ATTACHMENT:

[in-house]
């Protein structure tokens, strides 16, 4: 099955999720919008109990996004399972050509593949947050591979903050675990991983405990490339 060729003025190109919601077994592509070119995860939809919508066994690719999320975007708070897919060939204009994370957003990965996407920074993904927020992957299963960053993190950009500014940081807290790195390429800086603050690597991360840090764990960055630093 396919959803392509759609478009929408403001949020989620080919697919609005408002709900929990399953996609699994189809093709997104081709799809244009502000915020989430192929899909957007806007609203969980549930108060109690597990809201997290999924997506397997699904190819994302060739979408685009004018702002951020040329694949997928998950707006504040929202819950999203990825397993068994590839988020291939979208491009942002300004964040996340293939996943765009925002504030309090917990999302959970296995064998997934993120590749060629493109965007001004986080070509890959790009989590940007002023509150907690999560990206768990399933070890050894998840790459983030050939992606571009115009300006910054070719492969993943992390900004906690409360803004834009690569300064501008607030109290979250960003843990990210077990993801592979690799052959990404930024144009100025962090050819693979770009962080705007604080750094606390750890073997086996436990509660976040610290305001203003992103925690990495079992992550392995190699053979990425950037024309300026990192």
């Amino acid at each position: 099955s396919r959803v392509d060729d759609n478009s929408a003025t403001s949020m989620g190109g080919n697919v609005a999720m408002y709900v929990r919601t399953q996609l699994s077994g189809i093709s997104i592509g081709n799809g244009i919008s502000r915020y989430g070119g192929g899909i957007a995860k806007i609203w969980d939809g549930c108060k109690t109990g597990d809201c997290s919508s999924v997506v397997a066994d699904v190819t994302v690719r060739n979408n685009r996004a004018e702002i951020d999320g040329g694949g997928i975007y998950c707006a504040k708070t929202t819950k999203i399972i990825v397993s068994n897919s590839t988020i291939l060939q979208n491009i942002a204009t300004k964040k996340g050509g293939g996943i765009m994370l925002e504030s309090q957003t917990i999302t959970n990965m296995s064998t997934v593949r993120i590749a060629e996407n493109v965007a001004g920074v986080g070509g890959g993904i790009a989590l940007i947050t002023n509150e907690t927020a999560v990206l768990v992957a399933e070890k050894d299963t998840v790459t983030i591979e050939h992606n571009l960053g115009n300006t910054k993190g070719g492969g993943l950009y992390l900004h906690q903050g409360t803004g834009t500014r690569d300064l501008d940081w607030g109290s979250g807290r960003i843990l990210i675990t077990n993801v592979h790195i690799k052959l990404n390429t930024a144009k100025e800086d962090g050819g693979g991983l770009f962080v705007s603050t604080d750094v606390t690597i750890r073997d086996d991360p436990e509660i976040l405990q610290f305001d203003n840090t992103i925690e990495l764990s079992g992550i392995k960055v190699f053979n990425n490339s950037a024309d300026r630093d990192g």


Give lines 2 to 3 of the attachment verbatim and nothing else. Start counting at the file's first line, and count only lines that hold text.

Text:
């Protein structure tokens, strides 16, 4: 099955999720919008109990996004399972050509593949947050591979903050675990991983405990490339 060729003025190109919601077994592509070119995860939809919508066994690719999320975007708070897919060939204009994370957003990965996407920074993904927020992957299963960053993190950009500014940081807290790195390429800086603050690597991360840090764990960055630093 396919959803392509759609478009929408403001949020989620080919697919609005408002709900929990399953996609699994189809093709997104081709799809244009502000915020989430192929899909957007806007609203969980549930108060109690597990809201997290999924997506397997699904190819994302060739979408685009004018702002951020040329694949997928998950707006504040929202819950999203990825397993068994590839988020291939979208491009942002300004964040996340293939996943765009925002504030309090917990999302959970296995064998997934993120590749060629493109965007001004986080070509890959790009989590940007002023509150907690999560990206768990399933070890050894998840790459983030050939992606571009115009300006910054070719492969993943992390900004906690409360803004834009690569300064501008607030109290979250960003843990990210077990993801592979690799052959990404930024144009100025962090050819693979770009962080705007604080750094606390750890073997086996436990509660976040610290305001203003992103925690990495079992992550392995190699053979990425950037024309300026990192």
């Amino acid at each position: 099955s396919r959803v392509d060729d759609n478009s929408a003025t403001s949020m989620g190109g080919n697919v609005a999720m408002y709900v929990r919601t399953q996609l699994s077994g189809i093709s997104i592509g081709n799809g244009i919008s502000r915020y989430g070119g192929g899909i957007a995860k806007i609203w969980d939809g549930c108060k109690t109990g597990d809201c997290s919508s999924v997506v397997a066994d699904v190819t994302v690719r060739n979408n685009r996004a004018e702002i951020d999320g040329g694949g997928i975007y998950c707006a504040k708070t929202t819950k999203i399972i990825v397993s068994n897919s590839t988020i291939l060939q979208n491009i942002a204009t300004k964040k996340g050509g293939g996943i765009m994370l925002e504030s309090q957003t917990i999302t959970n990965m296995s064998t997934v593949r993120i590749a060629e996407n493109v965007a001004g920074v986080g070509g890959g993904i790009a989590l940007i947050t002023n509150e907690t927020a999560v990206l768990v992957a399933e070890k050894d299963t998840v790459t983030i591979e050939h992606n571009l960053g115009n300006t910054k993190g070719g492969g993943l950009y992390l900004h906690q903050g409360t803004g834009t500014r690569d300064l501008d940081w607030g109290s979250g807290r960003i843990l990210i675990t077990n993801v592979h790195i690799k052959l990404n390429t930024a144009k100025e800086d962090g050819g693979g991983l770009f962080v705007s603050t604080d750094v606390t690597i750890r073997d086996d991360p436990e509660i976040l405990q610290f305001d203003n840090t992103i925690e990495l764990s079992g992550i392995k960055v190699f053979n990425n490339s950037a024309d300026r630093d990192g």